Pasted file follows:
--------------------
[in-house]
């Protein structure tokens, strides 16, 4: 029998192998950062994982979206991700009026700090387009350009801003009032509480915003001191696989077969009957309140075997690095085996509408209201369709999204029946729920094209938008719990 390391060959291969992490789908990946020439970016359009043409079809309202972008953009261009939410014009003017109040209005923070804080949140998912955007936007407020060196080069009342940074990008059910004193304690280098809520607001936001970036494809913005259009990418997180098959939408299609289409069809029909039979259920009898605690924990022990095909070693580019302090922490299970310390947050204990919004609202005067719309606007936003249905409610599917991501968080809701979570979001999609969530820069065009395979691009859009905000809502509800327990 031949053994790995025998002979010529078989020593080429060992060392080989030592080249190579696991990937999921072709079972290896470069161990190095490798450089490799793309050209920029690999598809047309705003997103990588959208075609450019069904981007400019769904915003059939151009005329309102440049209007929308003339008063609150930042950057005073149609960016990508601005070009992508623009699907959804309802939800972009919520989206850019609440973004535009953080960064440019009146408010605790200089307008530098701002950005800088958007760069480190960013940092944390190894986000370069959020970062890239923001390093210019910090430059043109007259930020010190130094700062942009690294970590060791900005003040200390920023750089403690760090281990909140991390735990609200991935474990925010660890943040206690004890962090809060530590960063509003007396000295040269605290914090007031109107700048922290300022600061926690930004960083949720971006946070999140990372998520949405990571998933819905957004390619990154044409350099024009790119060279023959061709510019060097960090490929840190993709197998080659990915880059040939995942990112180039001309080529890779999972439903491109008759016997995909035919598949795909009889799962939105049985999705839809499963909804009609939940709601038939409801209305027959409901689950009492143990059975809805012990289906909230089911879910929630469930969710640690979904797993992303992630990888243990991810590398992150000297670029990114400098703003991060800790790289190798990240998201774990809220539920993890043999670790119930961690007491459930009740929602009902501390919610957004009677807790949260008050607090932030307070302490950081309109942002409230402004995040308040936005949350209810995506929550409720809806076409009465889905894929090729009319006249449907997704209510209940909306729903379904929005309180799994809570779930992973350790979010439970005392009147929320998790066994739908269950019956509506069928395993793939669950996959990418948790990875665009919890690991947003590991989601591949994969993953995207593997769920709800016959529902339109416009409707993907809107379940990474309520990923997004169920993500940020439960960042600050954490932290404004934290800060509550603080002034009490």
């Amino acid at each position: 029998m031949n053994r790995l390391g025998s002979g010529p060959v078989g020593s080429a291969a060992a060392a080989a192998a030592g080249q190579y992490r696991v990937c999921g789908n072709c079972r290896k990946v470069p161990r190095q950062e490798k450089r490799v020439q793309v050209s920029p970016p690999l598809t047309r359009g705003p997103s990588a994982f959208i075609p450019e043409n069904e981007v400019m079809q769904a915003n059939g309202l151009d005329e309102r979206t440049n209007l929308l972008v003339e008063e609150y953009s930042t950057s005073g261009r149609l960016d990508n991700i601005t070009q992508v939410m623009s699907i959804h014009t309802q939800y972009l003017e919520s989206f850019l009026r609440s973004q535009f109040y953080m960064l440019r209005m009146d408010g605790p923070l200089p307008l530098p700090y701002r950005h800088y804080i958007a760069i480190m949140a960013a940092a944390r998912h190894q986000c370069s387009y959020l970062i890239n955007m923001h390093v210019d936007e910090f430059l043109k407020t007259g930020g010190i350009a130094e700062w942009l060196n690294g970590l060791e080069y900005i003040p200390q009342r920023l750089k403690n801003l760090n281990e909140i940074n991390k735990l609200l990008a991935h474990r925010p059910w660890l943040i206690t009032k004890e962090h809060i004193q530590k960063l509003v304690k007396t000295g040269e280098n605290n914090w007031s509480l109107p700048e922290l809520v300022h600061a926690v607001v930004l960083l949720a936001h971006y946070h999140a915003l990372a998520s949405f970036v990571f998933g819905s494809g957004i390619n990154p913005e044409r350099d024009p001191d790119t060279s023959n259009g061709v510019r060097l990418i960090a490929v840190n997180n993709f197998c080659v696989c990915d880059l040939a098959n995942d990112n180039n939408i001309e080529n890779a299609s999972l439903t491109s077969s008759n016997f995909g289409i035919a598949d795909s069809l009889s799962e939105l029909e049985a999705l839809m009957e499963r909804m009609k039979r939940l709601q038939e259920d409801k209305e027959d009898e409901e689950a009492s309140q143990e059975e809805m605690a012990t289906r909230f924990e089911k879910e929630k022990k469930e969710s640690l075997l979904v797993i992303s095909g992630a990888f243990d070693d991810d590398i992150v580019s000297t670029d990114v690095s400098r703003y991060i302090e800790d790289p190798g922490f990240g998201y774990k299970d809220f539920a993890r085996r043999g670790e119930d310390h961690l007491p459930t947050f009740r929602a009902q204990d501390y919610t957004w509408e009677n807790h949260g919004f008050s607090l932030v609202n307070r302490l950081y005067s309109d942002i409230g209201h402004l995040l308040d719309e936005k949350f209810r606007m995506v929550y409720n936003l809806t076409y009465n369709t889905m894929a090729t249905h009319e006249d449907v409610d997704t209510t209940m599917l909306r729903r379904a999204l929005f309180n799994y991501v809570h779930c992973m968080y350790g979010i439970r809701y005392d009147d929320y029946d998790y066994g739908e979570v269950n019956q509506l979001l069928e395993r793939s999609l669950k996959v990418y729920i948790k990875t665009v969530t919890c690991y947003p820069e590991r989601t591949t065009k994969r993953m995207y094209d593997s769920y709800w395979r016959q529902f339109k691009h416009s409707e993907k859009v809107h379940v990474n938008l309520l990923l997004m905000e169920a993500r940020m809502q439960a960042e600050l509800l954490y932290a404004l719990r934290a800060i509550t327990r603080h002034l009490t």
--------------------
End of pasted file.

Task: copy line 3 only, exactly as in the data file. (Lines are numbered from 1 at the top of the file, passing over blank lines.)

């Amino acid at each position: 029998m031949n053994r790995l390391g025998s002979g010529p060959v078989g020593s080429a291969a060992a060392a080989a192998a030592g080249q190579y992490r696991v990937c999921g789908n072709c079972r290896k990946v470069p161990r190095q950062e490798k450089r490799v020439q793309v050209s920029p970016p690999l598809t047309r359009g705003p997103s990588a994982f959208i075609p450019e043409n069904e981007v400019m079809q769904a915003n059939g309202l151009d005329e309102r979206t440049n209007l929308l972008v003339e008063e609150y953009s930042t950057s005073g261009r149609l960016d990508n991700i601005t070009q992508v939410m623009s699907i959804h014009t309802q939800y972009l003017e919520s989206f850019l009026r609440s973004q535009f109040y953080m960064l440019r209005m009146d408010g605790p923070l200089p307008l530098p700090y701002r950005h800088y804080i958007a760069i480190m949140a960013a940092a944390r998912h190894q986000c370069s387009y959020l970062i890239n955007m923001h390093v210019d936007e910090f430059l043109k407020t007259g930020g010190i350009a130094e700062w942009l060196n690294g970590l060791e080069y900005i003040p200390q009342r920023l750089k403690n801003l760090n281990e909140i940074n991390k735990l609200l990008a991935h474990r925010p059910w660890l943040i206690t009032k004890e962090h809060i004193q530590k960063l509003v304690k007396t000295g040269e280098n605290n914090w007031s509480l109107p700048e922290l809520v300022h600061a926690v607001v930004l960083l949720a936001h971006y946070h999140a915003l990372a998520s949405f970036v990571f998933g819905s494809g957004i390619n990154p913005e044409r350099d024009p001191d790119t060279s023959n259009g061709v510019r060097l990418i960090a490929v840190n997180n993709f197998c080659v696989c990915d880059l040939a098959n995942d990112n180039n939408i001309e080529n890779a299609s999972l439903t491109s077969s008759n016997f995909g289409i035919a598949d795909s069809l009889s799962e939105l029909e049985a999705l839809m009957e499963r909804m009609k039979r939940l709601q038939e259920d409801k209305e027959d009898e409901e689950a009492s309140q143990e059975e809805m605690a012990t289906r909230f924990e089911k879910e929630k022990k469930e969710s640690l075997l979904v797993i992303s095909g992630a990888f243990d070693d991810d590398i992150v580019s000297t670029d990114v690095s400098r703003y991060i302090e800790d790289p190798g922490f990240g998201y774990k299970d809220f539920a993890r085996r043999g670790e119930d310390h961690l007491p459930t947050f009740r929602a009902q204990d501390y919610t957004w509408e009677n807790h949260g919004f008050s607090l932030v609202n307070r302490l950081y005067s309109d942002i409230g209201h402004l995040l308040d719309e936005k949350f209810r606007m995506v929550y409720n936003l809806t076409y009465n369709t889905m894929a090729t249905h009319e006249d449907v409610d997704t209510t209940m599917l909306r729903r379904a999204l929005f309180n799994y991501v809570h779930c992973m968080y350790g979010i439970r809701y005392d009147d929320y029946d998790y066994g739908e979570v269950n019956q509506l979001l069928e395993r793939s999609l669950k996959v990418y729920i948790k990875t665009v969530t919890c690991y947003p820069e590991r989601t591949t065009k994969r993953m995207y094209d593997s769920y709800w395979r016959q529902f339109k691009h416009s409707e993907k859009v809107h379940v990474n938008l309520l990923l997004m905000e169920a993500r940020m809502q439960a960042e600050l509800l954490y932290a404004l719990r934290a800060i509550t327990r603080h002034l009490t």